Trajan's Forum was the last of the Imperial fora to be constructed in ancient Rome. It was built on the order of the emperor Trajan with the spoils of war from the conquest of Dacia, which ended in 106. The Forum was inaugurated in 112, while Trajan's Column was erected and then inaugurated in 113.
The Forum consisted of a vast portico-lined piazza measuring 300 metres long and 185 metres wide exedrae on two sides. The main entrance to the forum lay on the southern side, via a triumphal arch surmounted by a statue of Trajan in a six-horse chariot. The Basilica Ulpia lies at the north end of the piazza, which was cobbled with rectangular blocks of white marble and decorated by a large equestrian statue of Trajan. On either side of the piazza are markets, also housed by the exedrae.
North of the Basilica was a smaller piazza, with a temple dedicated to the deified Trajan on the far north side facing inwards. The position of - and very existence of - the temple dedicated to the deified Trajan is a matter of hotly contested debate among archaeologists, particularly clear in the ongoing debate between James E. Packer and Roberto Meneghini. Directly north of the Basilica Ulpia on either side of the forum were two libraries, one housing Latin documents and the other Greek documents. Between the libraries stood the 38-metre Trajan's Column.
In the mid-9th century, the marble cobble blocks of the piazza were systematically taken for re-use, because of the good quality of the lime. At the same time, the pavement was restored in wrought as a sign that the piazza was still in use as a public space.
In modern times only a section of the markets and the column of Trajan remain. A number of columns which historically formed the Basilica Ulpia remained on site, and have been re-erected. Today Trajan's forum has become well known for its large population of feral cats.References:
Heraclea Lyncestis was an ancient Greek city in Macedon, ruled later by the Romans. It was founded by Philip II of Macedon in the middle of the 4th century BC. The city was named in honor of the mythological hero Heracles. The name Lynkestis originates from the name of the ancient kingdom, conquered by Philip, where the city was built.
Heraclea was a strategically important town during the Hellenistic period, as it was at the edge of Macedon"s border with Epirus to the west and Paeonia to the north, until the middle of the 2nd century BC, when the Romans conquered Macedon and destroyed its political power. The main Roman road in the area, Via Egnatia went through Heraclea, and Heraclea was an important stop. The prosperity of the city was maintained mainly due to this road.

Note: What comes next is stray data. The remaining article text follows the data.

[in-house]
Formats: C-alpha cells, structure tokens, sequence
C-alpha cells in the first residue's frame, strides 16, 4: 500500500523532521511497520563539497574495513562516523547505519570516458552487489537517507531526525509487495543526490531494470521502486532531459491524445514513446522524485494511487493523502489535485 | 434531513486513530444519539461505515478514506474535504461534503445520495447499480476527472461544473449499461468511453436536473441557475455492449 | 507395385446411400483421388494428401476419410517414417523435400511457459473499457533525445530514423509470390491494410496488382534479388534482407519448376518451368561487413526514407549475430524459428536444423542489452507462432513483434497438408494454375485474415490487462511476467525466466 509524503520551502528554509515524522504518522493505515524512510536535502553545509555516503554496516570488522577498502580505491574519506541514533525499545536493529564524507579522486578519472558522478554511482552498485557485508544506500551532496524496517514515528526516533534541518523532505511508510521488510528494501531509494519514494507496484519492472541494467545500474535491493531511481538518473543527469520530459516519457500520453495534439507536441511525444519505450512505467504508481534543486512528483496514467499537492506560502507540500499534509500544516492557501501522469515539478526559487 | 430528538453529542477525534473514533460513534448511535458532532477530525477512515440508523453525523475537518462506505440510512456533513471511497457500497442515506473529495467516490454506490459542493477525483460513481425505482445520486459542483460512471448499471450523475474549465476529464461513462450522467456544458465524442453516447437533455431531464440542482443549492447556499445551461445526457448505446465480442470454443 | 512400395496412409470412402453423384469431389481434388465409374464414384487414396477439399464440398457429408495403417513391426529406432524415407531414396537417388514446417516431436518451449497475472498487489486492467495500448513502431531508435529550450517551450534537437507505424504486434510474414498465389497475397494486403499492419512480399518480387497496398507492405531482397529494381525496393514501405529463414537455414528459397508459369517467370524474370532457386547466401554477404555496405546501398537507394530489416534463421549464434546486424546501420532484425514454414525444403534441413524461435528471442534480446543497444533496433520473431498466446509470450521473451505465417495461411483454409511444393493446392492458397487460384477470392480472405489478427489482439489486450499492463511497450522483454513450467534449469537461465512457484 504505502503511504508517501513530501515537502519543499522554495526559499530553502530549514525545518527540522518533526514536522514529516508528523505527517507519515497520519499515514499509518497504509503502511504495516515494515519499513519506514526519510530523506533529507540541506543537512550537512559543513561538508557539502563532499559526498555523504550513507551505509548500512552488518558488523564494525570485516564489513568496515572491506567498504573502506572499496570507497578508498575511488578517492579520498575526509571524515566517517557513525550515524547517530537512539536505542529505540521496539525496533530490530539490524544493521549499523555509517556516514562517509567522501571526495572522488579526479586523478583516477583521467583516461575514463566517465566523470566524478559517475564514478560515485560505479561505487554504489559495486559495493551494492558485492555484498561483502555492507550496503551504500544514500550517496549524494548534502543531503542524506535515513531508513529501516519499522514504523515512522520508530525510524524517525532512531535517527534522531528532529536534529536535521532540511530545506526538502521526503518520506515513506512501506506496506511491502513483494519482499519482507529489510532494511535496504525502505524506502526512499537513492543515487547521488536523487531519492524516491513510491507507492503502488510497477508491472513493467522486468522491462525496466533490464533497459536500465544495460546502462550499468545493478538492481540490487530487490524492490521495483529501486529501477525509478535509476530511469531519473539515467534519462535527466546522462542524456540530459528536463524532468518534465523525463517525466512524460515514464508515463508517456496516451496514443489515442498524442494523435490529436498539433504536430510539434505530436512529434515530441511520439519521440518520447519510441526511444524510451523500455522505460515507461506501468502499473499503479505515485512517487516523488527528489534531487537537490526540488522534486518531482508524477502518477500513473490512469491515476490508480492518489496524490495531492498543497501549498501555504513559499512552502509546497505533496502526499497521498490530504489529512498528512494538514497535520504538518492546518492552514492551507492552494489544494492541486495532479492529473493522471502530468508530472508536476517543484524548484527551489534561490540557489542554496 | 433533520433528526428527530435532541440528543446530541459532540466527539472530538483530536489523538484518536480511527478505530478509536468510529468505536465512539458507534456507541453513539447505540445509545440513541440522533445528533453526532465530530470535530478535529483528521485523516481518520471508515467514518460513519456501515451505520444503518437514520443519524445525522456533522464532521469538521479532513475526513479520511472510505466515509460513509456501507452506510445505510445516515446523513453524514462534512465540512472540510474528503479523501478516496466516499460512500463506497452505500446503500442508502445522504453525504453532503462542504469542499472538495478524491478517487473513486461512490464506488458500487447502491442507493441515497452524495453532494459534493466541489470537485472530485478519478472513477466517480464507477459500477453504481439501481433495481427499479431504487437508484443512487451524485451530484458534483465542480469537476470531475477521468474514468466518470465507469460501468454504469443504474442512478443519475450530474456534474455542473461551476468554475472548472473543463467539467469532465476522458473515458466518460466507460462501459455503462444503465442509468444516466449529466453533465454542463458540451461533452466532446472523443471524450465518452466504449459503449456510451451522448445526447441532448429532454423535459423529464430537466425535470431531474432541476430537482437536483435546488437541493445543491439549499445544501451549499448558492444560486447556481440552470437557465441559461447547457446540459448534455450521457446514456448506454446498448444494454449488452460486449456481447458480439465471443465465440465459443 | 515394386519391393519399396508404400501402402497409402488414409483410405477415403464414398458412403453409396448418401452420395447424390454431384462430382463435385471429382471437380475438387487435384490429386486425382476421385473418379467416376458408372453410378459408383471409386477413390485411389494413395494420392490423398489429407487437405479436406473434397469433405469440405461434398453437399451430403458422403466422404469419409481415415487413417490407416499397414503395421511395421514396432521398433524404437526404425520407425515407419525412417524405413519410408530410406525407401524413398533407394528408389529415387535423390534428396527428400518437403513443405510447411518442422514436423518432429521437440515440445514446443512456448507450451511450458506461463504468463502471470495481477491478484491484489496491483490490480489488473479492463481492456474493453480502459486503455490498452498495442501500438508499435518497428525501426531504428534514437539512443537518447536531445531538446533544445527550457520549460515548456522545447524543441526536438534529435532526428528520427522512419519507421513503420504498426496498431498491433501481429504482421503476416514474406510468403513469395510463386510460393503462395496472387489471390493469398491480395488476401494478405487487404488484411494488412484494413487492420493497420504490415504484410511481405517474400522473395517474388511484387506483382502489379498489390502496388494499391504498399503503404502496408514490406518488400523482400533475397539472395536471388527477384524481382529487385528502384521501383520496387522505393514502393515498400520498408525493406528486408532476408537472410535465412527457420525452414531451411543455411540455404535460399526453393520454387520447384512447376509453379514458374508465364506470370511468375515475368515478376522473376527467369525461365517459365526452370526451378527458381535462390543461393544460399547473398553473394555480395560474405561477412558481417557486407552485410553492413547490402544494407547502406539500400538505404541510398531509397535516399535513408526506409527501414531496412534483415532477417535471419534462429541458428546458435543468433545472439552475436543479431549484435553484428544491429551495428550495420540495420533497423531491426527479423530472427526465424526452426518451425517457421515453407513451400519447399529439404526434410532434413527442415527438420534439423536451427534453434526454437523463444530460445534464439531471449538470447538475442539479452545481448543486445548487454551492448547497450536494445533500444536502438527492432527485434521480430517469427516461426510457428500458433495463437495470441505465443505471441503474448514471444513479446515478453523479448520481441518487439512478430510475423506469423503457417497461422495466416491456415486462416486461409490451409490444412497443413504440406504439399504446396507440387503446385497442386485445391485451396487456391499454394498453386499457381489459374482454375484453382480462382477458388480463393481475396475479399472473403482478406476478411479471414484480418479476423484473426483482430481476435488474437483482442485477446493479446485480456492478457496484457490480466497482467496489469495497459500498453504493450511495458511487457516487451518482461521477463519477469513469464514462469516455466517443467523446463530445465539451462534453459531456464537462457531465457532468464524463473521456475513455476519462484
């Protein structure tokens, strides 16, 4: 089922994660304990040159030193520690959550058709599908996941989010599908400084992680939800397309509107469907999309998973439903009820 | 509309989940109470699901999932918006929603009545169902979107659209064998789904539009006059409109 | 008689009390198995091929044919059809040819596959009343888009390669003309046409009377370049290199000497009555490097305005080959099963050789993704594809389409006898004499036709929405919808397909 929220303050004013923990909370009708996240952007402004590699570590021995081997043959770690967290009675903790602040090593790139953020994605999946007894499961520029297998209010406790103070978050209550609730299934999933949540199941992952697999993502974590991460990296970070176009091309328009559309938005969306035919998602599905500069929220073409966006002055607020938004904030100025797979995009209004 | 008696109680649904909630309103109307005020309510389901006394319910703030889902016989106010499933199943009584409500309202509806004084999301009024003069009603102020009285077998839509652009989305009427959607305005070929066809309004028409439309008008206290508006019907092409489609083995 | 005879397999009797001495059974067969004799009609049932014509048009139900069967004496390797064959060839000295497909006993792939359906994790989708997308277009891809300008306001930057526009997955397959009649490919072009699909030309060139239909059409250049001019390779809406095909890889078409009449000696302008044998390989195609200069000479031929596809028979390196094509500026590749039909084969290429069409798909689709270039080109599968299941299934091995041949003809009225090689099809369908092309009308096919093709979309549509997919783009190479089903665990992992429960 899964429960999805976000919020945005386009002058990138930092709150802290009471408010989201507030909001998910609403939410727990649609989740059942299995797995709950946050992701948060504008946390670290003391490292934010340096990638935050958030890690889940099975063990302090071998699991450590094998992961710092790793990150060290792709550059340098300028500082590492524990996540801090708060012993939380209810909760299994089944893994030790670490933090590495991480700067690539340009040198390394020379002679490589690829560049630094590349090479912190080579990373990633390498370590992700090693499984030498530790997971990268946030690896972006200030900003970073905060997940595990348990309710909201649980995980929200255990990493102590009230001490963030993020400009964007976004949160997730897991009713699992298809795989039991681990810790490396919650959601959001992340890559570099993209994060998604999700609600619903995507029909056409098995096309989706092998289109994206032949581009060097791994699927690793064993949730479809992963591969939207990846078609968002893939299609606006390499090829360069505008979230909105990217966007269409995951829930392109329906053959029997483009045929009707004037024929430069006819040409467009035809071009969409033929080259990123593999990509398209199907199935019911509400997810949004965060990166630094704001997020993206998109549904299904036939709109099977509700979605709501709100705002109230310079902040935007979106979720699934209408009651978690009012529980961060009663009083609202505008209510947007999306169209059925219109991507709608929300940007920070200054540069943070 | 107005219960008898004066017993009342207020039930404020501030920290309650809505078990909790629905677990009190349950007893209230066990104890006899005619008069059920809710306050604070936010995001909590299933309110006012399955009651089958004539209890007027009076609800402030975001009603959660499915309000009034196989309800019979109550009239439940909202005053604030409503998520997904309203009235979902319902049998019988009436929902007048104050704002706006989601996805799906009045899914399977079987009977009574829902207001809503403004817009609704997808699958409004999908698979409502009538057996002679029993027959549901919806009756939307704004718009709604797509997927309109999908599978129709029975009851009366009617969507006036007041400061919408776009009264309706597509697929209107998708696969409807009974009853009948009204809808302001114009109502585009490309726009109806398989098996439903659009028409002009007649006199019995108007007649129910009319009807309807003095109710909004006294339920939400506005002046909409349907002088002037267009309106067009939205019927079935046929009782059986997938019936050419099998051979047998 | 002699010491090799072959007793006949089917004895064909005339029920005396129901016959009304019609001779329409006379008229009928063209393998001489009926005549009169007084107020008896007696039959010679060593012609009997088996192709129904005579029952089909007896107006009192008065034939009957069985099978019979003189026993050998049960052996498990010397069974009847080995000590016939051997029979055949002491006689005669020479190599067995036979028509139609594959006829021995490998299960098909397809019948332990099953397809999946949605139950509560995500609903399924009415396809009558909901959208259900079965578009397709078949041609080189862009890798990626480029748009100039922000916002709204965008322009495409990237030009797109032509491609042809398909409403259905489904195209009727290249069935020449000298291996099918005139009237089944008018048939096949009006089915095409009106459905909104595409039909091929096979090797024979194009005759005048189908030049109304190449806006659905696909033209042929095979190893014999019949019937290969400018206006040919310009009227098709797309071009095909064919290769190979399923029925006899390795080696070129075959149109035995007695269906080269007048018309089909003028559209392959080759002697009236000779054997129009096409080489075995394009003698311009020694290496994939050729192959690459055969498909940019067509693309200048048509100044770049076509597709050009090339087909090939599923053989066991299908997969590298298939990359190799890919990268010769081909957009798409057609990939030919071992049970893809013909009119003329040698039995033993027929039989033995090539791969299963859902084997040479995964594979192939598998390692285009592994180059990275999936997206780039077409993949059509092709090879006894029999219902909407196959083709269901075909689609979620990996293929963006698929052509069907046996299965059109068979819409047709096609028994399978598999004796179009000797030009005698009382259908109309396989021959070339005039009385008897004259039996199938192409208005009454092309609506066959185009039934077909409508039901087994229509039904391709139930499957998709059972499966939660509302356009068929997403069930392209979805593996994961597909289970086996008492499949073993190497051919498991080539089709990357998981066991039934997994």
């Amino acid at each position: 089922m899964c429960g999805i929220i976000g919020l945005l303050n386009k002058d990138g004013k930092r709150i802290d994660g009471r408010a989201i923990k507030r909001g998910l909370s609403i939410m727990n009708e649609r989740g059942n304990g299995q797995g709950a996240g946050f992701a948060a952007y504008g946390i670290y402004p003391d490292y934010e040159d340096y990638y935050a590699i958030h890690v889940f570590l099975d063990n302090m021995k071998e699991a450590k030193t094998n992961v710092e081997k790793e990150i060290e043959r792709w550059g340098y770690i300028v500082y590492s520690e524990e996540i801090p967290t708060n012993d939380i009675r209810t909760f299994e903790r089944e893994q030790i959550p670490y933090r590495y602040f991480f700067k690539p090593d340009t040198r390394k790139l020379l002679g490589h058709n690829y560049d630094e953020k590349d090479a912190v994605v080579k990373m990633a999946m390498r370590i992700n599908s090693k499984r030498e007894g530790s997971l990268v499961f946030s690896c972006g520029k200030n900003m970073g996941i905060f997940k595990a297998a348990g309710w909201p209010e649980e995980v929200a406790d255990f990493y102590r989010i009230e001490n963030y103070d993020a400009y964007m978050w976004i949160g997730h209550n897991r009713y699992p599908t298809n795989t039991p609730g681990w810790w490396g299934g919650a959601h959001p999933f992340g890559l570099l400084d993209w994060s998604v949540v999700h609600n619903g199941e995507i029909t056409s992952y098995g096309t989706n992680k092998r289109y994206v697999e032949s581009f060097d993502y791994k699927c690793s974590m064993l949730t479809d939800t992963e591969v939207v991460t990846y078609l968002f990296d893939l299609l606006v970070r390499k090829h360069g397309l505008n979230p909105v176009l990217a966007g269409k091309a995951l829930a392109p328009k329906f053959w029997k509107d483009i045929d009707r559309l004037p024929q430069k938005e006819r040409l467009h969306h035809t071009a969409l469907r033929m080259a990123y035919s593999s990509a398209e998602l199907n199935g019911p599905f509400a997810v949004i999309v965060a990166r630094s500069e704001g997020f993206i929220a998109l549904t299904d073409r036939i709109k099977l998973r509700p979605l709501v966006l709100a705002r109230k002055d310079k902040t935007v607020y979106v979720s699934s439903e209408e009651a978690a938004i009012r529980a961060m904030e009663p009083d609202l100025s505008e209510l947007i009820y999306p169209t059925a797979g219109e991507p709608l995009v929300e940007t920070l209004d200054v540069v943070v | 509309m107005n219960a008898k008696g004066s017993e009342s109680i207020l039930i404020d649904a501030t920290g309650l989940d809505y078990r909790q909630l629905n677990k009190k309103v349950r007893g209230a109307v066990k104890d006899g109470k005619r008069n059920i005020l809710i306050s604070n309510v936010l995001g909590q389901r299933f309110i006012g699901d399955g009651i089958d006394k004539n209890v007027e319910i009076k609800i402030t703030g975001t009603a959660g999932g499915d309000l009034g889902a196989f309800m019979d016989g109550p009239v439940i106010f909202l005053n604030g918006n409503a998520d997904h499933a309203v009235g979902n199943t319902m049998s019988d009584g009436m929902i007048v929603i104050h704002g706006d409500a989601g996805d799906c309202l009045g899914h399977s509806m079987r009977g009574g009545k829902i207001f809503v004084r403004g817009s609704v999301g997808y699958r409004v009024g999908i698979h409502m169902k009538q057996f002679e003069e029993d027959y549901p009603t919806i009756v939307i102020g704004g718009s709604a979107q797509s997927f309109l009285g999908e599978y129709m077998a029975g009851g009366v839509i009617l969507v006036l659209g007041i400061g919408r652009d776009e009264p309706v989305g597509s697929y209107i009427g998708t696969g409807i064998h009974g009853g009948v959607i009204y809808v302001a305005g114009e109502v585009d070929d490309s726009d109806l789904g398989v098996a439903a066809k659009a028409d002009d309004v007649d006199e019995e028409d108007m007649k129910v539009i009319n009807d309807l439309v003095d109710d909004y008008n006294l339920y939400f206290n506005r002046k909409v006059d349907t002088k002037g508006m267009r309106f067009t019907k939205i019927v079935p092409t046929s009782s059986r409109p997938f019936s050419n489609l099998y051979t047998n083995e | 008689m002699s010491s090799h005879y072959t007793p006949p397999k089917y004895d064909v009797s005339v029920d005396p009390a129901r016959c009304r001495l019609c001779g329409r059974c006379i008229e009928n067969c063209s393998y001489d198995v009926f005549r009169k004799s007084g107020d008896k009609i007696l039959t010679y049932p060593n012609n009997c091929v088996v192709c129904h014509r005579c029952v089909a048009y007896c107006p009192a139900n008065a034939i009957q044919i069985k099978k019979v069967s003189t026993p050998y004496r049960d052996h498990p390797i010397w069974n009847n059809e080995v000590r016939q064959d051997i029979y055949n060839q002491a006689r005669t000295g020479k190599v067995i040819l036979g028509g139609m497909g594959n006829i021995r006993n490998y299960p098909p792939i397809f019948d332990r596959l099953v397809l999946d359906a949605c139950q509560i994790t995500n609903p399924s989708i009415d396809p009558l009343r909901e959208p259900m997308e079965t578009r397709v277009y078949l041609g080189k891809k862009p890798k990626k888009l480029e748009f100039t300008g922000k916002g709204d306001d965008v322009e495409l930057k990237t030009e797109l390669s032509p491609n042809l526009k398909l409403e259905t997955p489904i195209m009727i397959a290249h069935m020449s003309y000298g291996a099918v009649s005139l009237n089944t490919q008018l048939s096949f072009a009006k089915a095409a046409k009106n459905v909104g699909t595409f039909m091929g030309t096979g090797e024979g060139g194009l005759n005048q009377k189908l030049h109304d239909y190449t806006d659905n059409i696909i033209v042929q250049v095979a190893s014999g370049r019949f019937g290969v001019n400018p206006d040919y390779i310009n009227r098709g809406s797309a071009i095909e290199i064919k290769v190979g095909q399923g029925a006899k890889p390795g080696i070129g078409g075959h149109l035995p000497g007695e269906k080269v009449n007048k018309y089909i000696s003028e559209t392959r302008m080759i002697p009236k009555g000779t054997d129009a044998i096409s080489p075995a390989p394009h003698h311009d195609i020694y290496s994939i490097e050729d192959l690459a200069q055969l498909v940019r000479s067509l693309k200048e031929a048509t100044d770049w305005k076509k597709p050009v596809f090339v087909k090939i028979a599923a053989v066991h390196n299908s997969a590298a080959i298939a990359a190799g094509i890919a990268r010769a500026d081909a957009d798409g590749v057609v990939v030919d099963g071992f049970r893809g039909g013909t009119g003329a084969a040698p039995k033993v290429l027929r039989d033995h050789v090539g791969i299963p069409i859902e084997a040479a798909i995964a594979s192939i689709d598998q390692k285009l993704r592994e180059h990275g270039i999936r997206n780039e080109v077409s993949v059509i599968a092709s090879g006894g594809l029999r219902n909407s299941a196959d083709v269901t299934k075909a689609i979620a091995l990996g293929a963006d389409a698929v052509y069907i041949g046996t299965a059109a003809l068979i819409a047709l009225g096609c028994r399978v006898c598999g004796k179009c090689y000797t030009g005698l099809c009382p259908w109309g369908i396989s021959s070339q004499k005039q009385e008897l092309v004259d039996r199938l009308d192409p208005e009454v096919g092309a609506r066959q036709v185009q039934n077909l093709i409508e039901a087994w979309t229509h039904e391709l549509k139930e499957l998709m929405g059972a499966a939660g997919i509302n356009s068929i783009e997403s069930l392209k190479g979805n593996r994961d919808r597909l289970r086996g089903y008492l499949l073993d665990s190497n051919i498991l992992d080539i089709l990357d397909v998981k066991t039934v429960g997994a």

The Roman emperor Hadrian built a theatre in the center of the town, on a hill, when many buildings in the Roman province of Macedonia were being restored. It began being used during the reign of Antoninus Pius. Inside the theatre there were three animal cages and in the western part a tunnel. The theatre went out of use during the late 4th century AD, when gladiator fights in the Roman Empire were banned, due to the spread of Christianity, the formulation of the Eastern Roman Empire, and the abandonment of, what was then perceived as, pagan rituals and entertainment.
In the early Byzantine period (4th to 6th centuries AD) Heraclea was an important episcopal centre. A small and a great basilica, the bishop"s residence, and a funerary basilica and the necropolis are some of the remains of this period. Three naves in the Great Basilica are covered with mosaics of very rich floral and figurative iconography; these well preserved mosaics are often regarded as fine examples of the early Christian art period.
The city was sacked by Ostrogoth/Visigoth forces, commanded by Theodoric the Great in 472 AD and again in 479 AD. It was restored in the late 5th and early 6th century. When an earthquake struck in 518 AD, the inhabitants of Heraclea gradually abandoned the city. Subsequently, at the eve of the 7th century, the Dragovites, a Slavic tribe pushed down from the north by the Avars, settled in the area. The last coin issue dates from ca. 585, which suggests that the city was finally captured by the Slavs. As result, in place of the deserted city theatre several huts were built.
The Episcopacy Residence was excavated between 1970 and 1975. The western part was discovered first and the southern side is near the town wall. The luxury rooms are located in the eastern part. The 2nd, 3rd and 4th rooms all have mosaic floors. Between the 3rd and 4th rooms there is a hole that led to the eastern entrance of the residence. The hole was purposefully created between the 4th and 6th century.